Opinion isn’t all bad, so long as it’s backed up with something other than “because I’m an expert”, or “because I said so”, or “just because”. Use your specific experiences to back up your opinions, as above, or point to some research you’ve done on the web or elsewhere that provides evidence to support your claims. We like you. We want to believe you. But like wikipedia itself, {{citation needed}}. And good subjective questions make this clear from the outset: back it up!


I agree with this approach quite strongly: i think that every answer that can be backed by further "evidence" (as in references ranging from Wikipedia to scholarly published articles) should include those — in fact, i wish people would recognize earlier and earlier how important this modus operandi really is: you build your work on top of previous work — ergo, the relevance of the use of citations, references, etc.

So, given Physics.SE's volume of answers, the rate of answers that have citations (of any sort) seems to me to be relatively low.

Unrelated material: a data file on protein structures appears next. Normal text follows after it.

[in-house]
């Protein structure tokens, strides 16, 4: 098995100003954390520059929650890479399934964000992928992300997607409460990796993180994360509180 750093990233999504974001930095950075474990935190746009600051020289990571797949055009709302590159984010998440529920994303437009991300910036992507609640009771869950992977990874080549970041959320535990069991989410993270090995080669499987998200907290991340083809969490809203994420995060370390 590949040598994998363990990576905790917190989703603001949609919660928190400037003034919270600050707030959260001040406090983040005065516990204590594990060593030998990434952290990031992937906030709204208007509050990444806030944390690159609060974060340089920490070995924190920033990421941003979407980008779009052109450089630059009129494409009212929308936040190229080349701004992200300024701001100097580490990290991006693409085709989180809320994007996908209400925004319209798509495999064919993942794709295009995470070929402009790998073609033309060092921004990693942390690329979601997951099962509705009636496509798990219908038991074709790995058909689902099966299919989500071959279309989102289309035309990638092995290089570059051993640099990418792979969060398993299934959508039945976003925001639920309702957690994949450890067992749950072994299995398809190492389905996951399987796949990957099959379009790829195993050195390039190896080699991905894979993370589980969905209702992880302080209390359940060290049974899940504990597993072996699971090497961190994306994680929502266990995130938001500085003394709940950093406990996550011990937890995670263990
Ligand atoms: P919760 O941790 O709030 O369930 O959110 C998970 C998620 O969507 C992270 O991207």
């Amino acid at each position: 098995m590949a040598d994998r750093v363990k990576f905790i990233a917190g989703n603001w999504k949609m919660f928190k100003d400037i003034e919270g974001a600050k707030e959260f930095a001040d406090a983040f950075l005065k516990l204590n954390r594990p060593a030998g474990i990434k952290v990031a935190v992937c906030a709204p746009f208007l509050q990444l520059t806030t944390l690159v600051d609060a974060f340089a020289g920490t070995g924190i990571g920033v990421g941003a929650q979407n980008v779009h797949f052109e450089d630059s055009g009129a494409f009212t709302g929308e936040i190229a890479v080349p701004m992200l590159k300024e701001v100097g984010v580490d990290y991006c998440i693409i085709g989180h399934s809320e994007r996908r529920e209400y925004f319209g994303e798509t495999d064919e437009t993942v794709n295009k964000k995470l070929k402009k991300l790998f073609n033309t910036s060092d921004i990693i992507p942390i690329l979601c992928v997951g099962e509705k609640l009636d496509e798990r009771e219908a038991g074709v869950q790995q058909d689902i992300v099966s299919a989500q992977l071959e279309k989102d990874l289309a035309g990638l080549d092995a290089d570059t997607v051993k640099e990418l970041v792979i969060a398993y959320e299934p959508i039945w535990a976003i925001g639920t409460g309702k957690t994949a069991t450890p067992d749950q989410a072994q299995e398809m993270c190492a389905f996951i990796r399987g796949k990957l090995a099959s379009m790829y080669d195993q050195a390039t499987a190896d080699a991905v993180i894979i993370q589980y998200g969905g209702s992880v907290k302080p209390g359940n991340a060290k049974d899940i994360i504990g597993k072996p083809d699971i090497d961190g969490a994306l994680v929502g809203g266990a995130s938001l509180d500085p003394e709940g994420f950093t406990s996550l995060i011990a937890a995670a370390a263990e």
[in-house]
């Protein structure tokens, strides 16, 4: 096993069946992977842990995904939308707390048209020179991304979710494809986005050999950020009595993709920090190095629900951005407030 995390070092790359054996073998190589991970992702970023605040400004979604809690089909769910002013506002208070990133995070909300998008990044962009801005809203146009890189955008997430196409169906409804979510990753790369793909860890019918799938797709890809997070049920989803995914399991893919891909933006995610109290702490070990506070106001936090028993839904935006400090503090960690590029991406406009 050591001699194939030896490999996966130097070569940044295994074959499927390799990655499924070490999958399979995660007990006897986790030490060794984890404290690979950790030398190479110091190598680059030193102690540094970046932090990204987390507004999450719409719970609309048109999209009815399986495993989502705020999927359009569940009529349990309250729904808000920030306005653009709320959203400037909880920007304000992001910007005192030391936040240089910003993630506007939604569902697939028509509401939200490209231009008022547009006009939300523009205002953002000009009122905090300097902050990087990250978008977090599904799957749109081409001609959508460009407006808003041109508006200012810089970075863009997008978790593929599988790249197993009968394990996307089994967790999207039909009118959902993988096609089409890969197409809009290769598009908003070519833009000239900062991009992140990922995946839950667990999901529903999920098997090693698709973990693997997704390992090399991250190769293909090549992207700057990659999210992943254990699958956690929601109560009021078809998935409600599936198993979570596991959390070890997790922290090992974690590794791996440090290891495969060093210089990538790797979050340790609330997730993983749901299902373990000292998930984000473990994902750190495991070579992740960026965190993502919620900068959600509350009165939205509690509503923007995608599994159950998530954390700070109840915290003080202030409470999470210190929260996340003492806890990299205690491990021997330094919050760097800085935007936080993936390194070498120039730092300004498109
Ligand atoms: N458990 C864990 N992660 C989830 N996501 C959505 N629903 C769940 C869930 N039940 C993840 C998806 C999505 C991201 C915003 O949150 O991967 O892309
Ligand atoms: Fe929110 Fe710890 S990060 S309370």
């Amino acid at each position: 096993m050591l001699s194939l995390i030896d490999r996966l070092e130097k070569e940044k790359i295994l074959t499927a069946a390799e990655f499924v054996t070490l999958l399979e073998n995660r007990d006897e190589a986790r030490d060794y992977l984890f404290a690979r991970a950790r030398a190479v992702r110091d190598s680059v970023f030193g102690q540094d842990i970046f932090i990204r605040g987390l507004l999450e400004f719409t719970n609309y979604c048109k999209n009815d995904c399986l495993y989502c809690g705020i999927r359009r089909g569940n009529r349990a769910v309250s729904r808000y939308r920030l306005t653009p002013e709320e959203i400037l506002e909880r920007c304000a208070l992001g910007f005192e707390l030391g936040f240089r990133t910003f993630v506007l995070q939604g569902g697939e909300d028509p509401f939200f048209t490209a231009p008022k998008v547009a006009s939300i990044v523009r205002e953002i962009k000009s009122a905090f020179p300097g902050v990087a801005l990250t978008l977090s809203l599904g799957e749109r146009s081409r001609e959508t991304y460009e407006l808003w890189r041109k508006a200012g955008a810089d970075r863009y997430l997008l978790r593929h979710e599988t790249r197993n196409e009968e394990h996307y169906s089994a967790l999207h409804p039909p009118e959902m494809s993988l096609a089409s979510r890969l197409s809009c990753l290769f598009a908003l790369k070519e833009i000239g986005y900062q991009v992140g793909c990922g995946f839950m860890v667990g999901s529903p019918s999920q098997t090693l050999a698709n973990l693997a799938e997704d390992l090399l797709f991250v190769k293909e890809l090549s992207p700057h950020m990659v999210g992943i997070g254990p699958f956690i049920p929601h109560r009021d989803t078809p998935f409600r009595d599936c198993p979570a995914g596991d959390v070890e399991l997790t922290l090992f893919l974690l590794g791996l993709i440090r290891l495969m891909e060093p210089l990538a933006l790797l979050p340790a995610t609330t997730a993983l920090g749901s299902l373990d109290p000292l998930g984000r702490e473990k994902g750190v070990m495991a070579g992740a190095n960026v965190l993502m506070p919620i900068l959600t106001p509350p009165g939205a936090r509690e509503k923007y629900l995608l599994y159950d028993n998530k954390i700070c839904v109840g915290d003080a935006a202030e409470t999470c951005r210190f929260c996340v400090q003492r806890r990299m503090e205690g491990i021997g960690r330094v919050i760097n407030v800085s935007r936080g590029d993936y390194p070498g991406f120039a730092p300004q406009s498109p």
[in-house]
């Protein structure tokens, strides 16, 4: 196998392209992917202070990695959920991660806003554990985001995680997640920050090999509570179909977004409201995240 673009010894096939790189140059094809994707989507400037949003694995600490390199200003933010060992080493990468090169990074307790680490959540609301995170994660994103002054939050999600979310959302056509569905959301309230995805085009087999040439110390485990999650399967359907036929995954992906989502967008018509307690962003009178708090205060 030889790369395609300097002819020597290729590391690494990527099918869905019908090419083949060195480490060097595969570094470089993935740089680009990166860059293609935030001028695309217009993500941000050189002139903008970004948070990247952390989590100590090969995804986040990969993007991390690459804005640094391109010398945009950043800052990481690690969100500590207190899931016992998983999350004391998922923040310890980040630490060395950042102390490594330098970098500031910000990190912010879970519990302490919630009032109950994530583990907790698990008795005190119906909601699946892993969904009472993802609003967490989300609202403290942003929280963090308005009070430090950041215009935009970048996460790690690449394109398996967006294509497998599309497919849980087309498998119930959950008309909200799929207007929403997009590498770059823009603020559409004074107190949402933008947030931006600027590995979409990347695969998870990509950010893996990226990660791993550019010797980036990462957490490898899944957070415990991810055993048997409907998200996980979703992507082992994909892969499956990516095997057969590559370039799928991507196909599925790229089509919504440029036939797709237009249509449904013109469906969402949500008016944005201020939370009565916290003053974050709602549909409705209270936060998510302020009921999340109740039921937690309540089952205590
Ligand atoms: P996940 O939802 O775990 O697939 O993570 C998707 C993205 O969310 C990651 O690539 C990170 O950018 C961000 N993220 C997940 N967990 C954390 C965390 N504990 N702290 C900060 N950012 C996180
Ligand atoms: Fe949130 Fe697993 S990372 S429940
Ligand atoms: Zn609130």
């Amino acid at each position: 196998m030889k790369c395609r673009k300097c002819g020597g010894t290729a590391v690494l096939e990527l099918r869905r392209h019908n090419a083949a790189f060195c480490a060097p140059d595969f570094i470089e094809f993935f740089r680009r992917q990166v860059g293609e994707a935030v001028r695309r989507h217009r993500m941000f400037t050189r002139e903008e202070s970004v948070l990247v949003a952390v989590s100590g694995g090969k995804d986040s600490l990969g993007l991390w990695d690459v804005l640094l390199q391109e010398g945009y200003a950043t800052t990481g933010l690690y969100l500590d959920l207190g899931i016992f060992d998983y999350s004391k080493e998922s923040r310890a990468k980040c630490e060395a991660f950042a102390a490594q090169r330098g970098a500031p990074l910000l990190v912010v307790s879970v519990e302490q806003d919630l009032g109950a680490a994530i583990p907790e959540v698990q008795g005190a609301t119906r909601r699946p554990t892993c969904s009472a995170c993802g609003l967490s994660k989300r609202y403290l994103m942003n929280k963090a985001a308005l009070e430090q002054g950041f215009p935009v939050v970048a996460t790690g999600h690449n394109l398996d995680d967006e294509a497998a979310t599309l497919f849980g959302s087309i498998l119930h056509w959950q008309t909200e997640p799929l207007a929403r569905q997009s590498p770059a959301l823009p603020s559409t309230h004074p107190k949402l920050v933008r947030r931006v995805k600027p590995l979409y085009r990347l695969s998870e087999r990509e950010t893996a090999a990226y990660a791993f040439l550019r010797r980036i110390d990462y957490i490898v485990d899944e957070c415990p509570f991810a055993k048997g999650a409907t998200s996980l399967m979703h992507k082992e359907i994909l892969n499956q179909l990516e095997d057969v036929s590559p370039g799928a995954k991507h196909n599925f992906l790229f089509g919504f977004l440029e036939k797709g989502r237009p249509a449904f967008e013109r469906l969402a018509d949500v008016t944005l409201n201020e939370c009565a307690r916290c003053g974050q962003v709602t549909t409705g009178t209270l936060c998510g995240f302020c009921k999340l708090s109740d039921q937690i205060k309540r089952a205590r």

And, in all fairness, i think this is part of the reason of why the overall quality of answers is a bit below what some of us had expected. :-(


Well, I sort of agree with the principle, and would endorse fully it if we had higher level of questions, which would make this site generally more interesting. But, for questions that either ask for an overview of textbook material, or sorting out some fairly straightforward confusion of the OP (or a majority of the existing answers, as the case may be), this etiquette is probably not necessary. From my experience, you rarely need to use or cite any specific research papers or experimental results from, say the last couple of decades. I agree that for higher level questions which call for information like that a good answer should be clear on the source of the information, and the level of confidence one has in the answer. I really hope that at some stage a larger fraction of the questions would be at that level, where the worry you express is justified.

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    $\begingroup$ Right. I'm not going to start citing Newton or Maxwell to back up answers to most the questions I take on. $\endgroup$ Commented Mar 21, 2011 at 6:41
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    $\begingroup$ For textbook-level questions, a link to Wikipedia or Hyperphysics might be helpful, and save writing too. I agree that some of the most basic answers boil down to "the following assumption in your question is wrong", and little more. $\endgroup$
    – Andrew
    Commented Mar 21, 2011 at 12:24